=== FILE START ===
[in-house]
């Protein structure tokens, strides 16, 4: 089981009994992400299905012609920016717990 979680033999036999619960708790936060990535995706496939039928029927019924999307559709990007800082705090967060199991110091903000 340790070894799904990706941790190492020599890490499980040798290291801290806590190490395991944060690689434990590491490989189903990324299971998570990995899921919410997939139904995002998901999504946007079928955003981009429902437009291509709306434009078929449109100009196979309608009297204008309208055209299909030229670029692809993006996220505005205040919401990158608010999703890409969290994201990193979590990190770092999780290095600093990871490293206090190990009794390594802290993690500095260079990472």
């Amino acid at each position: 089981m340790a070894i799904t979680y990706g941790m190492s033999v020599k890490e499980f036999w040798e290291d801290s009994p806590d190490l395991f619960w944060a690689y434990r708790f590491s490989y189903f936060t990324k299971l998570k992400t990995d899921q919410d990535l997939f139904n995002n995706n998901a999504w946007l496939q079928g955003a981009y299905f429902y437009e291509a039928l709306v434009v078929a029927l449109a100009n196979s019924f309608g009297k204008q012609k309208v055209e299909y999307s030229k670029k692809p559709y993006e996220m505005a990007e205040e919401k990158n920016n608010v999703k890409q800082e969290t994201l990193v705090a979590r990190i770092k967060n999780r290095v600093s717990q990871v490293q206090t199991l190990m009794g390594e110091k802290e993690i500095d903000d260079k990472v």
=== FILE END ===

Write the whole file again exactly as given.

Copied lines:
[in-house]
């Protein structure tokens, strides 16, 4: 089981009994992400299905012609920016717990 979680033999036999619960708790936060990535995706496939039928029927019924999307559709990007800082705090967060199991110091903000 340790070894799904990706941790190492020599890490499980040798290291801290806590190490395991944060690689434990590491490989189903990324299971998570990995899921919410997939139904995002998901999504946007079928955003981009429902437009291509709306434009078929449109100009196979309608009297204008309208055209299909030229670029692809993006996220505005205040919401990158608010999703890409969290994201990193979590990190770092999780290095600093990871490293206090190990009794390594802290993690500095260079990472």
């Amino acid at each position: 089981m340790a070894i799904t979680y990706g941790m190492s033999v020599k890490e499980f036999w040798e290291d801290s009994p806590d190490l395991f619960w944060a690689y434990r708790f590491s490989y189903f936060t990324k299971l998570k992400t990995d899921q919410d990535l997939f139904n995002n995706n998901a999504w946007l496939q079928g955003a981009y299905f429902y437009e291509a039928l709306v434009v078929a029927l449109a100009n196979s019924f309608g009297k204008q012609k309208v055209e299909y999307s030229k670029k692809p559709y993006e996220m505005a990007e205040e919401k990158n920016n608010v999703k890409q800082e969290t994201l990193v705090a979590r990190i770092k967060n999780r290095v600093s717990q990871v490293q206090t199991l190990m009794g390594e110091k802290e993690i500095d903000d260079k990472v």